SPECIAL GUEST BLOGGER
Hi, Cardiogram Fam! We’d like to introduce a special guest blogger, Shaquana Graves (also known as Shay), a fellow Cardiogram member and cardiovascular technologist, as she shares Part 1 of her journey with SVT.
Supraventricular tachycardia (or SVT) is intermittent, unprovoked rapid heart rate that occurs when there is a disruption of the heart’s electrical system. This disruption causes the heart to produce lots of early beats in the upper chamber, the atrioventricular (AV) node, generating heart rates above a resting rate of 100 beats per minutes, sometimes maxing above 200 beats per minutes.
Have you ever dreamt of sprinting and being jolted out of your sleep, only to realize it was a dream? Well, that’s what SVT can feel like. Which can lead to physiological reactions that are often misdiagnosed as panic attacks. To further explain, SVT for me felt like mini workout sessions. You can imagine it as if frozen in silence as someone sneaks up behind you and yells, “Boo!!!” Your mental and physical response to the “BOO!” is what SVT felt like to me, sometimes lasting for 5 Mississippi minutes. Thankfully, as a distance runner with great endurance, I was able to fight through the episodes.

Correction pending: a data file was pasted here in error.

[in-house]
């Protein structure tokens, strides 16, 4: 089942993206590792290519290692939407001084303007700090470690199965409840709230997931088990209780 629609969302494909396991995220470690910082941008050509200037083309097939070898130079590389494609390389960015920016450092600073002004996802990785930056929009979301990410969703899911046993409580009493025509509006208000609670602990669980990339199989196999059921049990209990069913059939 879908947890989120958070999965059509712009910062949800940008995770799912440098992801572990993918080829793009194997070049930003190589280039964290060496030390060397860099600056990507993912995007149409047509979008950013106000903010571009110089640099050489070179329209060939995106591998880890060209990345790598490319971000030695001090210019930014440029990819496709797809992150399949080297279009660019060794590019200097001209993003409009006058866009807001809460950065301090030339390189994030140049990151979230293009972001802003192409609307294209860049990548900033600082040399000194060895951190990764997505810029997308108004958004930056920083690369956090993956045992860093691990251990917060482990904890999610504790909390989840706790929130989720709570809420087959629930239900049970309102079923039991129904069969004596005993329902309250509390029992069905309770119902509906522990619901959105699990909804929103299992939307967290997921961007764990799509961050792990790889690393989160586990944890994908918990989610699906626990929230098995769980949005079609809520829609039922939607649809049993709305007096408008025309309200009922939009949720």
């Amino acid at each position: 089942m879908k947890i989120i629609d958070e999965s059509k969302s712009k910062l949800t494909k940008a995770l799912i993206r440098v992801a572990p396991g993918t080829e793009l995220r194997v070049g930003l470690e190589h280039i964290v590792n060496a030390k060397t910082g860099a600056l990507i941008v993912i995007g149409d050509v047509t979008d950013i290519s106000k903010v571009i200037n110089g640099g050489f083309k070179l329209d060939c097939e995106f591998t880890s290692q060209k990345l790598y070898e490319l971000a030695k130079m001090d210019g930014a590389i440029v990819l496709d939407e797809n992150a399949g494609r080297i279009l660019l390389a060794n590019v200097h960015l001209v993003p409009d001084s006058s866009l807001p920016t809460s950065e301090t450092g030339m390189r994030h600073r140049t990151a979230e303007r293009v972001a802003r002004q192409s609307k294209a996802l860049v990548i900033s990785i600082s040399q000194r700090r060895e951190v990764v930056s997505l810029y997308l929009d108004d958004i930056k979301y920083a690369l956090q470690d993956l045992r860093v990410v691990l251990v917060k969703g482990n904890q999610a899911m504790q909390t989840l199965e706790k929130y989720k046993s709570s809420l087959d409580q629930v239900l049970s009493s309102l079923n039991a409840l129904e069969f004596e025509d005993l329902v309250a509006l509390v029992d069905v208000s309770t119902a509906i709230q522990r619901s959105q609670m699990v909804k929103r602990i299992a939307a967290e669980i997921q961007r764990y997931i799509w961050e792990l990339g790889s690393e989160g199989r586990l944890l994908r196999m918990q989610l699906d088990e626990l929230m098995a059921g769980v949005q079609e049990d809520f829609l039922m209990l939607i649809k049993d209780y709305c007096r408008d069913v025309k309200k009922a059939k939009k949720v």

Most doctors saw a physically fit, athletic, young African American woman with intermittent symptoms and predominantly normal test measures. None of these things supported my fight, even after being on the brink of a heart attack at 29 years old at the start of this rollercoaster. I was known for my compassion and patient care advocacy but now I had to switch gears and advocate for myself. It was not an easy ride but finally, somewhere along the way, I found Cardiogram.
Read Part 2 to learn how I used Cardiogram to help me finally advocate for my own health and have my condition taken seriously...
Shaquana, also known as Shay, is a cardiovascular technologist who is also passionate about fitness and wellness. She generally loves helping people (including helping them reach fitness goals). Shaquana also enjoys healthcare research, exercise physiology, and sports at large.